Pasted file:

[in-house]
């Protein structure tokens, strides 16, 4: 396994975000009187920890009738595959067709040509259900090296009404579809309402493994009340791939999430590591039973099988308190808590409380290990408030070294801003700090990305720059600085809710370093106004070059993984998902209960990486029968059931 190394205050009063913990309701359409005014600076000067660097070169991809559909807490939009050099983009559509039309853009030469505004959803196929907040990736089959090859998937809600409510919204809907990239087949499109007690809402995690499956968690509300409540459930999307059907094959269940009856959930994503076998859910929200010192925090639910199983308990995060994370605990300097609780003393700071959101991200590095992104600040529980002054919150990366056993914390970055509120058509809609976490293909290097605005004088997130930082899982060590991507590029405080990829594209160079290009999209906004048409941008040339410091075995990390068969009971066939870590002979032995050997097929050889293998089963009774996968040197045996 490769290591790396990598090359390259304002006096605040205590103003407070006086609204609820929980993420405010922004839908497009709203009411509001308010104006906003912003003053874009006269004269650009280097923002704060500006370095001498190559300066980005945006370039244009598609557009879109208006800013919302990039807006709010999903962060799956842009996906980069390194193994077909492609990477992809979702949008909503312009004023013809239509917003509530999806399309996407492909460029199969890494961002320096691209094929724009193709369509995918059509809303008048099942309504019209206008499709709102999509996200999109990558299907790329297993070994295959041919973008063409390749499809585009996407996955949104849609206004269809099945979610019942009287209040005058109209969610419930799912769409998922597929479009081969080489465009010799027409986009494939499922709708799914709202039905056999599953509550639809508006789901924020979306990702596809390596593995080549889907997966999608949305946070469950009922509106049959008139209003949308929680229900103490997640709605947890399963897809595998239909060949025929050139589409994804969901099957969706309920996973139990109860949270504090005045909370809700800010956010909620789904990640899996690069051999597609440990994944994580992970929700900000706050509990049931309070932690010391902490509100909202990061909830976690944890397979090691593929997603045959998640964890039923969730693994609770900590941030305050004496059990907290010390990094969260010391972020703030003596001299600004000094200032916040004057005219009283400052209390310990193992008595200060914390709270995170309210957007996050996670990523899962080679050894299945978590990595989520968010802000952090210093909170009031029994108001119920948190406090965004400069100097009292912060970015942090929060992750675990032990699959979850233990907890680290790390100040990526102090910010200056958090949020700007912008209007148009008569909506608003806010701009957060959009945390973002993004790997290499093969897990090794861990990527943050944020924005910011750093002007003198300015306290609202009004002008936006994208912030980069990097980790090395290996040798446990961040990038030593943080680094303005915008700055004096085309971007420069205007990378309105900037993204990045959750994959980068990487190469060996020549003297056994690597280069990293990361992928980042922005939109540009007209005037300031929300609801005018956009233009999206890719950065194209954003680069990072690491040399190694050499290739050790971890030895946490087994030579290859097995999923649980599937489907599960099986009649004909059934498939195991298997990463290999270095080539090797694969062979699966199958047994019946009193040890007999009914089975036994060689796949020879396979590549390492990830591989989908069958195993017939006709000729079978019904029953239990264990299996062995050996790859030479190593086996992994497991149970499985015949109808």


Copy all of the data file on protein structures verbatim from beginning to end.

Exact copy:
[in-house]
């Protein structure tokens, strides 16, 4: 396994975000009187920890009738595959067709040509259900090296009404579809309402493994009340791939999430590591039973099988308190808590409380290990408030070294801003700090990305720059600085809710370093106004070059993984998902209960990486029968059931 190394205050009063913990309701359409005014600076000067660097070169991809559909807490939009050099983009559509039309853009030469505004959803196929907040990736089959090859998937809600409510919204809907990239087949499109007690809402995690499956968690509300409540459930999307059907094959269940009856959930994503076998859910929200010192925090639910199983308990995060994370605990300097609780003393700071959101991200590095992104600040529980002054919150990366056993914390970055509120058509809609976490293909290097605005004088997130930082899982060590991507590029405080990829594209160079290009999209906004048409941008040339410091075995990390068969009971066939870590002979032995050997097929050889293998089963009774996968040197045996 490769290591790396990598090359390259304002006096605040205590103003407070006086609204609820929980993420405010922004839908497009709203009411509001308010104006906003912003003053874009006269004269650009280097923002704060500006370095001498190559300066980005945006370039244009598609557009879109208006800013919302990039807006709010999903962060799956842009996906980069390194193994077909492609990477992809979702949008909503312009004023013809239509917003509530999806399309996407492909460029199969890494961002320096691209094929724009193709369509995918059509809303008048099942309504019209206008499709709102999509996200999109990558299907790329297993070994295959041919973008063409390749499809585009996407996955949104849609206004269809099945979610019942009287209040005058109209969610419930799912769409998922597929479009081969080489465009010799027409986009494939499922709708799914709202039905056999599953509550639809508006789901924020979306990702596809390596593995080549889907997966999608949305946070469950009922509106049959008139209003949308929680229900103490997640709605947890399963897809595998239909060949025929050139589409994804969901099957969706309920996973139990109860949270504090005045909370809700800010956010909620789904990640899996690069051999597609440990994944994580992970929700900000706050509990049931309070932690010391902490509100909202990061909830976690944890397979090691593929997603045959998640964890039923969730693994609770900590941030305050004496059990907290010390990094969260010391972020703030003596001299600004000094200032916040004057005219009283400052209390310990193992008595200060914390709270995170309210957007996050996670990523899962080679050894299945978590990595989520968010802000952090210093909170009031029994108001119920948190406090965004400069100097009292912060970015942090929060992750675990032990699959979850233990907890680290790390100040990526102090910010200056958090949020700007912008209007148009008569909506608003806010701009957060959009945390973002993004790997290499093969897990090794861990990527943050944020924005910011750093002007003198300015306290609202009004002008936006994208912030980069990097980790090395290996040798446990961040990038030593943080680094303005915008700055004096085309971007420069205007990378309105900037993204990045959750994959980068990487190469060996020549003297056994690597280069990293990361992928980042922005939109540009007209005037300031929300609801005018956009233009999206890719950065194209954003680069990072690491040399190694050499290739050790971890030895946490087994030579290859097995999923649980599937489907599960099986009649004909059934498939195991298997990463290999270095080539090797694969062979699966199958047994019946009193040890007999009914089975036994060689796949020879396979590549390492990830591989989908069958195993017939006709000729079978019904029953239990264990299996062995050996790859030479190593086996992994497991149970499985015949109808």